WASHINGTON – Faced with an increasingly alarming threat from al-Qaida in the Arabian Peninsula, the U.S. military will begin a new training program with Yemen's counterterrorism unit so it can move against militants believed to be plotting attacks on America from safe havens there.
The effort will mark the first time the U.S. has trained the counterterrorism unit, which has traditionally focused on protecting Yemen's capital, according to a senior defense official. Under the plan, the training would begin in the next few months, and the Yemenis could more than double the size of their counterterror force, which now numbers about 300.
The official spoke on condition of anonymity because details are still being worked out.
The plans come as the U.S. watched rippling public unrest rattle many of its Middle Eastern allies, including autocratic leaders such as Egypt's former President Hosni Mubarak, who stepped down Friday.
On Sunday Yemeni police used truncheons to stop protesters, many of them university students, from reaching the capital's central Hada Square. Witnesses said plainclothes policemen wielding daggers and sticks also joined security forces in driving the protesters back.
Yemen's president Ali Abdullah Saleh also postponed a trip to Washington scheduled for next month due to the "circumstances in the country," the state news agency reported.
Mubarak and Saleh both worked with the U.S. to counter terrorism, and cooperation with Yemen is considered critical by U.S. national security leaders to combat AQAP.
So far, U.S. defense officials said there has been no impact on U.S.-Yemen military cooperation as a result of the public protests, and that Yemen remains committed to its operations against AQAP. As an example, Yemen has created what one official called a "hard mission force" within the counterterror unit that they want trained to do more precise strikes.
The new training program would expand U.S. military assistance to Yemen, where AQAP has planned and launched several attack against the U.S., including the attempted airliner bombing on Christmas Day 2009 and the failed mail bomb plot involving cargo planes last summer.
Senior U.S. intelligence officials told Congress Thursday that AQAP is committed to obtaining weapons of mass destruction, including chemical and biological agents. And the group is still focused on inspiring homegrown American militants to launch their own attacks from within the U.S.
"The likelihood of obtaining a biological weapon is more likely than obtaining or producing a yield-producing nuclear device," National Counterterrorism Center director Michael Leiter said during a hearing Thursday. "I do think that the smaller-scale lone wolf attack with conventional weapons still stands out as the far more likely event."
U.S. officials have repeatedly warned that AQAP is the most significant and immediate threat to America, largely through smaller-scale attacks. Leaders of the insurgent group post persistent threats online saying they intend to continue to plot and execute attacks, and urge others to do the same.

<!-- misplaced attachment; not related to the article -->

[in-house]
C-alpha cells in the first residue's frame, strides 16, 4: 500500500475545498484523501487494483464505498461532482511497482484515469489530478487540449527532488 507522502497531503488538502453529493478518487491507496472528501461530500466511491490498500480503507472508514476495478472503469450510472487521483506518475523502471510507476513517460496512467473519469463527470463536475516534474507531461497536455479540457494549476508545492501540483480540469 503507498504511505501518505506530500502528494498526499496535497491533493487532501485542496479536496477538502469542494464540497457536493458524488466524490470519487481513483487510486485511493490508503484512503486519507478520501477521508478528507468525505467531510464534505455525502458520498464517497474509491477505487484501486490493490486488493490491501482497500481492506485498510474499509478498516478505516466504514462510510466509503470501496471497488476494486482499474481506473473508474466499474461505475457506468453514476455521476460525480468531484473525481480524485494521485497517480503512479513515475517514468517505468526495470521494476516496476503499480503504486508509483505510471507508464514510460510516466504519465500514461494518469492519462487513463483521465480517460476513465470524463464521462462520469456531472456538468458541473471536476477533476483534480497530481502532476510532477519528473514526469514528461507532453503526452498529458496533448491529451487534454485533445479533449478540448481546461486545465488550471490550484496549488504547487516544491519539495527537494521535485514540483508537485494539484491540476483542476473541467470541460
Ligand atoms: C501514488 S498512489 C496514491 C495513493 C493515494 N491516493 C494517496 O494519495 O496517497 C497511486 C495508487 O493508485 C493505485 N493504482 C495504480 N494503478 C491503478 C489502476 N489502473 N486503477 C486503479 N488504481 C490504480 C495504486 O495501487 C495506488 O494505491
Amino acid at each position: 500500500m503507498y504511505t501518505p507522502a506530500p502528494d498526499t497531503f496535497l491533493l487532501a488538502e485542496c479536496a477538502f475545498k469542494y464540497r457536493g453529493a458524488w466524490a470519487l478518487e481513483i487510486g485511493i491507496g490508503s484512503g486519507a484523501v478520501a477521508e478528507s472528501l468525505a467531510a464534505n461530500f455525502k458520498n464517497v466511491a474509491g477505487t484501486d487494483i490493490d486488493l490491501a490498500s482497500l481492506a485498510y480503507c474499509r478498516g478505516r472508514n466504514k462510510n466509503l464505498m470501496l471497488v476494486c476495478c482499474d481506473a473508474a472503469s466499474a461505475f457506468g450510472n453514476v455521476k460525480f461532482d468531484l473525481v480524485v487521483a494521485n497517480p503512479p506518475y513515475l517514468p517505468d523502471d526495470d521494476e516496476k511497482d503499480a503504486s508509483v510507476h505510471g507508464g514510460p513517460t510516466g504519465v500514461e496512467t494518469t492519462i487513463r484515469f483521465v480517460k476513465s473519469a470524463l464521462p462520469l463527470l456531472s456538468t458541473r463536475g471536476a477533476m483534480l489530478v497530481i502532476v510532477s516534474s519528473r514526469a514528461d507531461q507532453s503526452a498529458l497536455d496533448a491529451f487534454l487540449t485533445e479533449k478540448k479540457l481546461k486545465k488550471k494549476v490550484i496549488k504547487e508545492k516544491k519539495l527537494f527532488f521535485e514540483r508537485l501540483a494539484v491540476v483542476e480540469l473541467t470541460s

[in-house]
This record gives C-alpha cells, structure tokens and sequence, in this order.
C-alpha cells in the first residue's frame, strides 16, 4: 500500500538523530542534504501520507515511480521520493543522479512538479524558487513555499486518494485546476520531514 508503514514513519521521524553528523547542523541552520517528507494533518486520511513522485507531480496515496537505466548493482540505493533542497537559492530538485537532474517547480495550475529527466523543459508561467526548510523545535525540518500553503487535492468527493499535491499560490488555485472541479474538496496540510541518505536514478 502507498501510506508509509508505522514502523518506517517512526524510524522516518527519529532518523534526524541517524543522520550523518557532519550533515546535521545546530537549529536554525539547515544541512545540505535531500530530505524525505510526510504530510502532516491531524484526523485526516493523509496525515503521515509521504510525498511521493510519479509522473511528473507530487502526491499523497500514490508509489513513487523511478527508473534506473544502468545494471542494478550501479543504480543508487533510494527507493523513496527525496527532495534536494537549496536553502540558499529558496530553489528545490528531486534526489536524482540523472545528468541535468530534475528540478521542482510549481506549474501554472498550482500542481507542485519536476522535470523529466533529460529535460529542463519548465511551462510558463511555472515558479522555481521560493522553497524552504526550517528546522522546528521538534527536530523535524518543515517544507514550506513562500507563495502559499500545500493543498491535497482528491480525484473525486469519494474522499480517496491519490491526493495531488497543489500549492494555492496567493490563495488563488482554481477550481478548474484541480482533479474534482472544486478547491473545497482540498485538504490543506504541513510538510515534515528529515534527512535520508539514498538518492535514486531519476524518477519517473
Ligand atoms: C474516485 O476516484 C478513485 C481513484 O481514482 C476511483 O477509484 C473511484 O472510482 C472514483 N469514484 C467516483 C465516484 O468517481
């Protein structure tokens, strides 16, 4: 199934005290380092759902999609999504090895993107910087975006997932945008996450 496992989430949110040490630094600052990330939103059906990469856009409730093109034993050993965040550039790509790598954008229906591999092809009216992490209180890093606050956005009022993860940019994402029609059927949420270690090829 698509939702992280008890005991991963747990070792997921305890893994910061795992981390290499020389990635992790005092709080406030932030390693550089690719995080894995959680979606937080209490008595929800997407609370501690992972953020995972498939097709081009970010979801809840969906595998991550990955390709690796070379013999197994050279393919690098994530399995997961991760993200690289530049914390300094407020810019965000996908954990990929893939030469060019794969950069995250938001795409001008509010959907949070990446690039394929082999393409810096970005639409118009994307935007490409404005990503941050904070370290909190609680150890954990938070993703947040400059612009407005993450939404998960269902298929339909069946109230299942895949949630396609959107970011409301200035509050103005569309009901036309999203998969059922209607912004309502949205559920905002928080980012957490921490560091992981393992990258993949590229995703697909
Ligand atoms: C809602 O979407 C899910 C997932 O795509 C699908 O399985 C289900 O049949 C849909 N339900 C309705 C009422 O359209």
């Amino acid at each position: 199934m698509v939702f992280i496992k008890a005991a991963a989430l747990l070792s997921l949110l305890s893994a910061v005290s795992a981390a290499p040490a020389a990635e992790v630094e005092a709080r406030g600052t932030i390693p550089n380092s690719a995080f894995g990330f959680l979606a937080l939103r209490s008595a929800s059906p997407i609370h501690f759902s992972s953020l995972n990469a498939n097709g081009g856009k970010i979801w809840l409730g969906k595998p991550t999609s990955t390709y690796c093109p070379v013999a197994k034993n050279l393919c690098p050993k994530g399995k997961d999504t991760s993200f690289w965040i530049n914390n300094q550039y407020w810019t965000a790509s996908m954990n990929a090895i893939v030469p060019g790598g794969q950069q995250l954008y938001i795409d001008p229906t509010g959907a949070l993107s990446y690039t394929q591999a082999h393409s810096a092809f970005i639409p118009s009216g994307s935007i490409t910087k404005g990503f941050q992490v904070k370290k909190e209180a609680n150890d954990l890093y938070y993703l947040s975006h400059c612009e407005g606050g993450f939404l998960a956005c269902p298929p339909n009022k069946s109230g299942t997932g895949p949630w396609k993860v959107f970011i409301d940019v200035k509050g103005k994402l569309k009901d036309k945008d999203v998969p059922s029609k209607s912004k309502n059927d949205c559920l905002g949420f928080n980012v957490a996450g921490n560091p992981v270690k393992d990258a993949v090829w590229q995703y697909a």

Anwar al-Awlaki, the American-born radical cleric who is believed to be the inspiration for the Christmas Day attack and a growing participant in assault planning, is reportedly hiding in Yemen.
The new training program in Yemen will cost about $75 million, the defense official said. And the goal is to create a national counterterror unit that will be better able and equipped to travel out to tribal regions and ferret out insurgents hiding there.
To date the U.S. military, with about 100 trainers rotating in and out of Yemen, has been working with that country's special operations forces and their military, particularly aviation units.
The new program would become part of that overall training effort, but officials believe it will provide a critical step toward getting at militants in safe havens, particularly in the Abyan and Shabwah provinces.
Future spending totals are in flux as Congress has not yet approved the 2011 defense budget.
Military transport has been a persistent challenge for the Yemenis, but just in the last month, the U.S. delivered four Huey helicopters to Yemen and has been training the aviation units. The aircraft will help the Yemeni forces get troops, equipment and supplies to combat outposts in the more remote tribal regions.
The helicopters also will eventually allow Yemen to do more operations that involve precise strikes with a small number of troops, the defense official said.
The official said that the U.S. is assessing now how it can best help Yemen battle AQAP. The counterterror unit expansion is a key element of that, along with deciding how many military outposts are needed in the tribal regions, and how big the counterterror force should be.
The overall U.S. effort also includes economic and governance assistance.
Officials also say that while AQAP is one of the most active al-Qaida franchises, there has been little insurgent travel between Yemen and Pakistan, where Osama bin Laden and his top lieutenants are believed to be hiding.
Persistent assaults by the U.S. and Pakistan — including an escalating campaign of drone strikes into the Pakistani border region — have put pressure on core al-Qaida, making it more difficult for them to travel or communicate with others.